Tuesday, October 20, 2009

Ice Cream

It has started to get pretty warm here in Botswana. The seasons here are opposite those in the states, right now we are having Spring and heading into Summer. The other day we found some very yummy ice cream at a place called "Milky Lane" and as you can see Taylor enjoyed it quite a bit.

We will be heading to Zambia on Thursday, October 22, for 30 days. Our itinerary while we are there will be 12 days in Lusaka (the capital of Zambia) where we will be going out with a local in the mornings and then classes in the afternoons. The next 12 days will be spent camping in the bush, 3 days will be spent living with an African family in their village, and the last 3 days we will be at a place called Ibis Gardens debriefing all of our experiences over these 30 days. We'll be sure to put in our next newsletter how our Zambia time was spent.  Please keep us in your prayers during this time that we would be able to tell many people about Christ and learn lots about the African culture. We won't have access to email or blogging during this time, so we'll see you in about a month!

Thursday, October 15, 2009


Several people have asked about how to send letters or packages to us. Here are a couple of helpful hints and our address:

  • When you fill out the form at the post office, never say that something is “new” otherwise we will be charged for it when we get it.
  • If it has a tag on it or is in a package then please take off the tag or packaging.
  • If you are sending a CD then label it “audio material” and if you are sending a DVD then label it “video material”, so it is less likely to be stolen or that they will make us pay a fee to pick it up.
  • When putting the value on the form at the post office, put it at a very low rate or $0, otherwise we could be charged for it when we get it.

Our address until about June 2010 will be PO Box 228, Lobatse, Botswana

What can you send? Well we would love to have anything you would like to send. Getting a care package always is fun and makes you feel special. Something that would be very light to send that we can’t get here is kool-aid, so that’s one hint of something we would love :)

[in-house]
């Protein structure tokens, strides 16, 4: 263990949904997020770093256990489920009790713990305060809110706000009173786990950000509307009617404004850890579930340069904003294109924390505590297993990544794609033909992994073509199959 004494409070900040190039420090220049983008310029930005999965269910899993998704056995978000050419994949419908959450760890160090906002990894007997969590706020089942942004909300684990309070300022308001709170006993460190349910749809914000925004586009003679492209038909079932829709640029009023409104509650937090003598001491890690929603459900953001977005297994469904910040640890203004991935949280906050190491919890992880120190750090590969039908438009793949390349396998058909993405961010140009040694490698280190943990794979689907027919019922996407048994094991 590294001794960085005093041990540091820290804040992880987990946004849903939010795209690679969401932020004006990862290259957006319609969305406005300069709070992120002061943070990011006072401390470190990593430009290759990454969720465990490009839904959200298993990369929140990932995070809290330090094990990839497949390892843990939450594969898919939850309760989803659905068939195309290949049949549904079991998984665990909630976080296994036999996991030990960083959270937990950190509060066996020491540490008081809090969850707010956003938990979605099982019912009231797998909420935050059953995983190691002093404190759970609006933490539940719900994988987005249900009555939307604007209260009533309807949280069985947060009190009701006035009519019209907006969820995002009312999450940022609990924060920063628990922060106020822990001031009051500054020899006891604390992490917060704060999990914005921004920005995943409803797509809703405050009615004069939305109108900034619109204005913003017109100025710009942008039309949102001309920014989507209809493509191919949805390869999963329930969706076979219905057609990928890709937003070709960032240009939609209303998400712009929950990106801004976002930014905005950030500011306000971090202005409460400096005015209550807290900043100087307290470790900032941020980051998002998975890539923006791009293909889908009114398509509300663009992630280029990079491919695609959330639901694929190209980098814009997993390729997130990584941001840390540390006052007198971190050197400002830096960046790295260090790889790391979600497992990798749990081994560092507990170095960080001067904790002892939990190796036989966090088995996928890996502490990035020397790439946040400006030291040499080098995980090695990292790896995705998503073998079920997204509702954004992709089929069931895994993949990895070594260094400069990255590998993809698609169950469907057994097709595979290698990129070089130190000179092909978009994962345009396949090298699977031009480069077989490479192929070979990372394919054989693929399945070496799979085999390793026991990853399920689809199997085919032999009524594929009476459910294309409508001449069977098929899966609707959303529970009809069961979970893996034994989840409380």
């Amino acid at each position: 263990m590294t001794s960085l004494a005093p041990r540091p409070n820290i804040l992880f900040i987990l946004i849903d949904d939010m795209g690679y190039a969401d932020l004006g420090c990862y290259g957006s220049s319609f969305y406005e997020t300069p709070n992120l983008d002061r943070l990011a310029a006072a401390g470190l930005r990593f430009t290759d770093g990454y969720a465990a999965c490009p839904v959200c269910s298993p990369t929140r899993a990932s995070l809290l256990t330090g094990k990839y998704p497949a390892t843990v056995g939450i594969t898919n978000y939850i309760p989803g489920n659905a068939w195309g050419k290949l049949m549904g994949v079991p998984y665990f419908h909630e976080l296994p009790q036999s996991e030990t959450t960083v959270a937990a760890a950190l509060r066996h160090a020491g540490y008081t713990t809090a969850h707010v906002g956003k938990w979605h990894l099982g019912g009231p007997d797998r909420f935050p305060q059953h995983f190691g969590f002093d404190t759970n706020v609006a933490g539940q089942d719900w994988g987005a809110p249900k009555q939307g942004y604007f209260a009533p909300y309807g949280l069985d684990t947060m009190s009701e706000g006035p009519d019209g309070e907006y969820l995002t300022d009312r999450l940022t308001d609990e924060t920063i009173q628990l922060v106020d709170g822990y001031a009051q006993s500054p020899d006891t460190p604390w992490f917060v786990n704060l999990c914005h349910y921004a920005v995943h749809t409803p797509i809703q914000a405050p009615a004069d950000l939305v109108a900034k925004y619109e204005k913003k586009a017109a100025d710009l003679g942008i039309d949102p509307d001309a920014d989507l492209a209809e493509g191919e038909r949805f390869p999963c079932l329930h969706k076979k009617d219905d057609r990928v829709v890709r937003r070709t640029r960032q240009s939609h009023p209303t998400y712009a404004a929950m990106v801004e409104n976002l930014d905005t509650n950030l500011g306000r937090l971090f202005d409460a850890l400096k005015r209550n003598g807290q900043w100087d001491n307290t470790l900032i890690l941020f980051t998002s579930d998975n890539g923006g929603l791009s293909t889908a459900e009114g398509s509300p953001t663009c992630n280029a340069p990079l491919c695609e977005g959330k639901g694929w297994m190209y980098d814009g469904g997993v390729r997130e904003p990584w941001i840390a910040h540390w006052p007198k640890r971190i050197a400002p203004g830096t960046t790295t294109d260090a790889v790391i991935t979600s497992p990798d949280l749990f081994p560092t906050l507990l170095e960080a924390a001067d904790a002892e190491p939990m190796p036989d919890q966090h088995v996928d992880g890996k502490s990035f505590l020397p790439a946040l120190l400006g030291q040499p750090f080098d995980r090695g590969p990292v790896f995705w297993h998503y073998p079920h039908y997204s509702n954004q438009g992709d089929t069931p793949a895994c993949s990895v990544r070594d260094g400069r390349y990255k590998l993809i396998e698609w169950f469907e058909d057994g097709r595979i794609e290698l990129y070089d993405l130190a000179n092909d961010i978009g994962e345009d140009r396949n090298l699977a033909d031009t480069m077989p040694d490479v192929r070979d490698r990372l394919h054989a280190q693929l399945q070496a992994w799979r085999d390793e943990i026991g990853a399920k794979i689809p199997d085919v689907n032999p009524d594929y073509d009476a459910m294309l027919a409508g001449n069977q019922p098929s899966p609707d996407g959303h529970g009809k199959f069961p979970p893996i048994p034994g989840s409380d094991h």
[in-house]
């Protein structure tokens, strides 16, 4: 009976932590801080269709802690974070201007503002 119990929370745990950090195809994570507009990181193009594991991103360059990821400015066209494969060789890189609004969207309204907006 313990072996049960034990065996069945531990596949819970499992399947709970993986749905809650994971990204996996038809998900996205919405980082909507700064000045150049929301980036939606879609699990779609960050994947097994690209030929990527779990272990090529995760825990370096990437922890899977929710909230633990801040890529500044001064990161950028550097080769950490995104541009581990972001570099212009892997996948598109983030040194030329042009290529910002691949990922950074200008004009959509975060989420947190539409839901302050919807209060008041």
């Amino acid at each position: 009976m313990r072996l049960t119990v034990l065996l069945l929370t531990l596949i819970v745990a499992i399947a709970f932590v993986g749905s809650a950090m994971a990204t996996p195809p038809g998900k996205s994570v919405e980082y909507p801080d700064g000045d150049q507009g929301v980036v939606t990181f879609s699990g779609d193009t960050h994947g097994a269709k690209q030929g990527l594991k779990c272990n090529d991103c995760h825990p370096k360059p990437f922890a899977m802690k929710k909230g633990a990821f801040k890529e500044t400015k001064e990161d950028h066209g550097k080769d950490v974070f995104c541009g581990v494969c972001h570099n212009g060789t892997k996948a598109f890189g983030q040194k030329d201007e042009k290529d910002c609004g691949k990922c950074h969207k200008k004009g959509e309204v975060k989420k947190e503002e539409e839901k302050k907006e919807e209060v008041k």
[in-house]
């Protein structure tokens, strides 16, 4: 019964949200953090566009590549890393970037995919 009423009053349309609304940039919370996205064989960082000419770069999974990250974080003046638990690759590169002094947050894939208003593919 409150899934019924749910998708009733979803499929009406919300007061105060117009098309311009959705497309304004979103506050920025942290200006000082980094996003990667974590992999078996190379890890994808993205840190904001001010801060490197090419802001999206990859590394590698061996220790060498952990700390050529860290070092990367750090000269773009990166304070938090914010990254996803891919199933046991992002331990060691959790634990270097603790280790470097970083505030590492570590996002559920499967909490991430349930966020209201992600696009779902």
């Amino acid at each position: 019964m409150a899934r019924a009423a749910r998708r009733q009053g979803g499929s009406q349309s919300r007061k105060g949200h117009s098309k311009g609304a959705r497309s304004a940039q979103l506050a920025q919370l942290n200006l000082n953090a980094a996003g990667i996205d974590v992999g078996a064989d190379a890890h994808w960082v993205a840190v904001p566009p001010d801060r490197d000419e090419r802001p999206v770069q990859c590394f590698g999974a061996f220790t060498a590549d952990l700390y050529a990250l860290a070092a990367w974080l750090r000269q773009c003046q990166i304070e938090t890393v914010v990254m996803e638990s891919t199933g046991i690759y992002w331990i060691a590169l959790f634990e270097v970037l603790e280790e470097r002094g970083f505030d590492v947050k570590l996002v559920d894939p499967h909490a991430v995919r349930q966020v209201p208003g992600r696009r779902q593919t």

Thanks for keeping up with our blog and let us know how we can be praying for you!

Home in Lobatse, Botswana

We have now moved about 1 hour south of Gaborone to a town called Lobatse. We will be completing our language study here most likely with a local pastor.


Our 2 bedroom/1 bath home (half of it will be where we do language school)


Hanging the clothes out to dry in our back yard


Taylor loves to play with the 2 jack russell terriers next door


Just one of the beautiful flowers in our yard

Arrival in Africa

We left for Africa on October 7. Overall our trip went very well other than Taylor throwing up all over herself as we arrived at Dulles airport, the plane being stuck on the Tarmac in London for an extra 20 minutes because Taylor would not sit in her seatbelt (the captain of the plane came back and gave her special allowance to sit on my lap after that), and Taylor only slept about 8 hours of our 26 hour journey. Needless to say we were very happy to arrive and can laugh about it all after the fact.

We had some of our fellow missionaries pick us up from the airport on October 9. All of our luggage arrived with us except one piece and that came the very next day, so we were very happy about that.

On Saturday they had a welcome party for us and we had tacos. Below are a few shots from the party of some of our new friends/fellow workers.


Shawna Davis and Lisa Jones


Meredith and Taylor jumping on the trampoline


Traci and Keely-2 of our journey-girls who serve 2 year terms